12 September 2013

Where TV's Broadchurch Hits and Misses

It's not that I didn't like Broadchurch. It was engaging, had a fantastic setting and the performances were great. That said, I didn't feel as though it achieved its full potential as a crime series and was in some ways compromised by its desire to achieve the widest possible audience. I'll do my best to articulate this while remaining spoiler free.

I paid for an iTunes subscription to season one but I only got around to watching the first season when it was available in its entirety. This resulted in my watching the entire thing in a mad glut, covering all eight episodes in the space of a week. While a viewing frenzy is absolutely my preferred way of watching a series, it does bring with it a heightened awareness of the narrative flow. With no intervening weeks to break up each episode I may be a bit more critical than had I had to wait week to week. That said, I do think a series should hold up uninterrupted.

Broadchurch both cleverly and frustratingly covered a wide base. It was just gritty enough to appeal to viewers of darker crime shows like LutherWire In The Blood and Prime Suspect while retaining a degree of cosy and unthreatening small town series like Inspector Morse and Midsomer Murders. While this broad appeal was very successful making the series a hit it did feel as though it was pulling its punches, and ultimately suffered for it as a result. Although described as 'the British The Killing'  the series lacked the hard, emotional edge of its Danish cousin. It was also missing a degree of complexity relying only its exploration of the story of the family of the victim (very The Killing) to fill out what was ultimately a fairly standard whodunnit. A second plot line, the time spent early on a possible second thread about journalists, never really bares fruit. Had the media frenzy around the murder been done properly it would have made the primary events of the police investigation feel more pressing, more urgent.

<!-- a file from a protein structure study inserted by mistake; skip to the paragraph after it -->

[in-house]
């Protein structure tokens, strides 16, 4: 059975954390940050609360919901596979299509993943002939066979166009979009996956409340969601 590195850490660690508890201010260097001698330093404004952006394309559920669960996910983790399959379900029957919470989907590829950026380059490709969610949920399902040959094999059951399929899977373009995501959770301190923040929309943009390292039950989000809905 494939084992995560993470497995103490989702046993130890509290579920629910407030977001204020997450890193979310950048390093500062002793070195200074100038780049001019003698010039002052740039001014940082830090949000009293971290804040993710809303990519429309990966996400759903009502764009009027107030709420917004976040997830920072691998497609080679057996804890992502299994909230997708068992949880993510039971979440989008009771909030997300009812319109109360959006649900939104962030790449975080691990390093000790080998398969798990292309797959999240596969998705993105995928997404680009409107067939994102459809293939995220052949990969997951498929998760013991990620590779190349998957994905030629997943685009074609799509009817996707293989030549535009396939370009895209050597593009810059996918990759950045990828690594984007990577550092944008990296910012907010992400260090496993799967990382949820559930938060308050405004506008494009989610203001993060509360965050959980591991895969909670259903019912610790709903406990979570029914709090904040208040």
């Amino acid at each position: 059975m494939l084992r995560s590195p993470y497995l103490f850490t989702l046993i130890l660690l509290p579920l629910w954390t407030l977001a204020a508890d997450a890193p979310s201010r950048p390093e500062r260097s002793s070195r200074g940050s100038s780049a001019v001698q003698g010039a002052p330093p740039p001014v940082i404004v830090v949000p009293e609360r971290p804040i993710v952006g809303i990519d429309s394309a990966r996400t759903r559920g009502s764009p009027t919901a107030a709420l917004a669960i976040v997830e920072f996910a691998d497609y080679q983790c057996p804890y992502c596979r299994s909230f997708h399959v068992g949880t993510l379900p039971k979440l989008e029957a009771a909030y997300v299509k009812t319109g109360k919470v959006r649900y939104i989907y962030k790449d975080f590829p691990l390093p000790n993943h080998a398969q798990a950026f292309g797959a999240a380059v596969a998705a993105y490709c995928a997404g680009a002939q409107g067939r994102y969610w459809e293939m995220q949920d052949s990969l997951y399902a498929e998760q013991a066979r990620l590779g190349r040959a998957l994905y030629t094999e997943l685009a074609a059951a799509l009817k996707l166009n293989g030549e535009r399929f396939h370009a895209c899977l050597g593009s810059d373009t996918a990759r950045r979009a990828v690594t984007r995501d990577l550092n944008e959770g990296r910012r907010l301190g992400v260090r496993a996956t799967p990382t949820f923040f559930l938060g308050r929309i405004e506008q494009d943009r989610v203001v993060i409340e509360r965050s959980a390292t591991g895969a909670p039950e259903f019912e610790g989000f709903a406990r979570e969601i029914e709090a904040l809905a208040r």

These central criticism aside, there were many excellent flourishes throughout the series. The deliberate juxtaposition of the bright, sea-side town as the setting for a dark(ish) crime story was ripe with possibility and well exploited. So too was the central tension between the two police detectives — the grizzled outsider who steals the promotion of the chirpy local cop. All great stuff and good pointers on how to re-mix the familiar into an interesting crime story. 

Despite its flaws Broadchurch is watchable, and perhaps even more interesting as a lesson in what to do and what not to do in making a crime story feel fresh and exciting.


  1. Thoughtful comments. I come from outside the genre's usual audience and found Broadchurch to be thoroughly engaging viewed en masse. Having seen none of the series you compare it with I did miss where it reused ideas and skipped expected beats. There were astonishing character moments, Mum in the supermarket for example, or the newsagent's story, that were exquisitely conceived and delivered. The story's trepidation around showing the grit expected of the genre was calculated, no doubt, but was successful - the show captured fans of great TV as well as great crime fiction and should be used as your "try this" offering when converting friends into fellow fans.

  2. Excellent points. I guess the broad approach does allow for a greater viewership that might otherwise avoid crime series. My focus in this 'review' is very much on the narrative issues so I'm glad you've picked up on the character moments as there are some tremendous, very nuanced performances.